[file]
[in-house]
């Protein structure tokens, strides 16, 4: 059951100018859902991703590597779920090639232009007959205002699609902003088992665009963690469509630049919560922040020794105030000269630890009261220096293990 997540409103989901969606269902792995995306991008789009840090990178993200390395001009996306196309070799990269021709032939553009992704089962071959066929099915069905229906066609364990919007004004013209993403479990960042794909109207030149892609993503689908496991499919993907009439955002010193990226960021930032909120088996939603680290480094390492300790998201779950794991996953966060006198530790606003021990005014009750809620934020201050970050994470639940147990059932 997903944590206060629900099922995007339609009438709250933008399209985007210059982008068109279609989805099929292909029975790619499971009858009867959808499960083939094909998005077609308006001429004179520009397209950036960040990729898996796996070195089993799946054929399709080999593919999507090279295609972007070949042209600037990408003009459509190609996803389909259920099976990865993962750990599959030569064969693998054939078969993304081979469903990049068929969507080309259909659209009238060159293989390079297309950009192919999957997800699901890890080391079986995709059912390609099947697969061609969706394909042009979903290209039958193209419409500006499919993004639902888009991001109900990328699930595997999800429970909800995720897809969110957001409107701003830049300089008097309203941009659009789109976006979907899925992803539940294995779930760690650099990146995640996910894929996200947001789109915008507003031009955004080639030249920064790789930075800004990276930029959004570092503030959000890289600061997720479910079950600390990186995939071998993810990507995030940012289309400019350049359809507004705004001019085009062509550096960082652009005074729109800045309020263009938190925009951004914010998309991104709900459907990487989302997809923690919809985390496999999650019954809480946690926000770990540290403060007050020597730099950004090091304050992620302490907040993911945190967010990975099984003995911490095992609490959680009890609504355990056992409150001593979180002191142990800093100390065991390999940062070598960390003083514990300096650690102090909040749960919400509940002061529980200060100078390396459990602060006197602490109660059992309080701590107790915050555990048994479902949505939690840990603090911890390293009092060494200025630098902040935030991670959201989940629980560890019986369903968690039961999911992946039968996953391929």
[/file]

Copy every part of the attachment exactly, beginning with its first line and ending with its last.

[in-house]
């Protein structure tokens, strides 16, 4: 059951100018859902991703590597779920090639232009007959205002699609902003088992665009963690469509630049919560922040020794105030000269630890009261220096293990 997540409103989901969606269902792995995306991008789009840090990178993200390395001009996306196309070799990269021709032939553009992704089962071959066929099915069905229906066609364990919007004004013209993403479990960042794909109207030149892609993503689908496991499919993907009439955002010193990226960021930032909120088996939603680290480094390492300790998201779950794991996953966060006198530790606003021990005014009750809620934020201050970050994470639940147990059932 997903944590206060629900099922995007339609009438709250933008399209985007210059982008068109279609989805099929292909029975790619499971009858009867959808499960083939094909998005077609308006001429004179520009397209950036960040990729898996796996070195089993799946054929399709080999593919999507090279295609972007070949042209600037990408003009459509190609996803389909259920099976990865993962750990599959030569064969693998054939078969993304081979469903990049068929969507080309259909659209009238060159293989390079297309950009192919999957997800699901890890080391079986995709059912390609099947697969061609969706394909042009979903290209039958193209419409500006499919993004639902888009991001109900990328699930595997999800429970909800995720897809969110957001409107701003830049300089008097309203941009659009789109976006979907899925992803539940294995779930760690650099990146995640996910894929996200947001789109915008507003031009955004080639030249920064790789930075800004990276930029959004570092503030959000890289600061997720479910079950600390990186995939071998993810990507995030940012289309400019350049359809507004705004001019085009062509550096960082652009005074729109800045309020263009938190925009951004914010998309991104709900459907990487989302997809923690919809985390496999999650019954809480946690926000770990540290403060007050020597730099950004090091304050992620302490907040993911945190967010990975099984003995911490095992609490959680009890609504355990056992409150001593979180002191142990800093100390065991390999940062070598960390003083514990300096650690102090909040749960919400509940002061529980200060100078390396459990602060006197602490109660059992309080701590107790915050555990048994479902949505939690840990603090911890390293009092060494200025630098902040935030991670959201989940629980560890019986369903968690039961999911992946039968996953391929």